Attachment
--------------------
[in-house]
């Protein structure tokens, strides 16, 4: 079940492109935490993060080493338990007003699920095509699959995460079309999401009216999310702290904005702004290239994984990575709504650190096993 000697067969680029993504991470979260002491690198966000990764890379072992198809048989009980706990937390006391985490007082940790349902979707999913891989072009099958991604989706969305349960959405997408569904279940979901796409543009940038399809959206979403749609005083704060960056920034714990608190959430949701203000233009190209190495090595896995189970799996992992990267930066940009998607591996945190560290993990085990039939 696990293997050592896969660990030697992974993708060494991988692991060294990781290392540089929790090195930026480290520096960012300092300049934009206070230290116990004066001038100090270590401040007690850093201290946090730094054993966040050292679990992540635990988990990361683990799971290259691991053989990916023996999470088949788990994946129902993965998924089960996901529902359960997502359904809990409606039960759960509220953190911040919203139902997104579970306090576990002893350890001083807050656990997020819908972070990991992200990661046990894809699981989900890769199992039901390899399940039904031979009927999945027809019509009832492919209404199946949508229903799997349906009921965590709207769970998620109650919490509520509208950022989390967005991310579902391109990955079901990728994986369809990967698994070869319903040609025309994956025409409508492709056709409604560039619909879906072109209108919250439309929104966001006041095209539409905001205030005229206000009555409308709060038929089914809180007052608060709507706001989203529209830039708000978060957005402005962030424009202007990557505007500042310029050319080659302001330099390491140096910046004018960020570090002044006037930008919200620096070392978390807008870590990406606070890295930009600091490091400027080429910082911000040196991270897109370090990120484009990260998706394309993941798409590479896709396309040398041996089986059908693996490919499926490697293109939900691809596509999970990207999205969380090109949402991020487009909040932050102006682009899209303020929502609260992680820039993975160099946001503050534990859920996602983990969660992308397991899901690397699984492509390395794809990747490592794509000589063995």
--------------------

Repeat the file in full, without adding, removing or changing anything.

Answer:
[in-house]
């Protein structure tokens, strides 16, 4: 079940492109935490993060080493338990007003699920095509699959995460079309999401009216999310702290904005702004290239994984990575709504650190096993 000697067969680029993504991470979260002491690198966000990764890379072992198809048989009980706990937390006391985490007082940790349902979707999913891989072009099958991604989706969305349960959405997408569904279940979901796409543009940038399809959206979403749609005083704060960056920034714990608190959430949701203000233009190209190495090595896995189970799996992992990267930066940009998607591996945190560290993990085990039939 696990293997050592896969660990030697992974993708060494991988692991060294990781290392540089929790090195930026480290520096960012300092300049934009206070230290116990004066001038100090270590401040007690850093201290946090730094054993966040050292679990992540635990988990990361683990799971290259691991053989990916023996999470088949788990994946129902993965998924089960996901529902359960997502359904809990409606039960759960509220953190911040919203139902997104579970306090576990002893350890001083807050656990997020819908972070990991992200990661046990894809699981989900890769199992039901390899399940039904031979009927999945027809019509009832492919209404199946949508229903799997349906009921965590709207769970998620109650919490509520509208950022989390967005991310579902391109990955079901990728994986369809990967698994070869319903040609025309994956025409409508492709056709409604560039619909879906072109209108919250439309929104966001006041095209539409905001205030005229206000009555409308709060038929089914809180007052608060709507706001989203529209830039708000978060957005402005962030424009202007990557505007500042310029050319080659302001330099390491140096910046004018960020570090002044006037930008919200620096070392978390807008870590990406606070890295930009600091490091400027080429910082911000040196991270897109370090990120484009990260998706394309993941798409590479896709396309040398041996089986059908693996490919499926490697293109939900691809596509999970990207999205969380090109949402991020487009909040932050102006682009899209303020929502609260992680820039993975160099946001503050534990859920996602983990969660992308397991899901690397699984492509390395794809990747490592794509000589063995």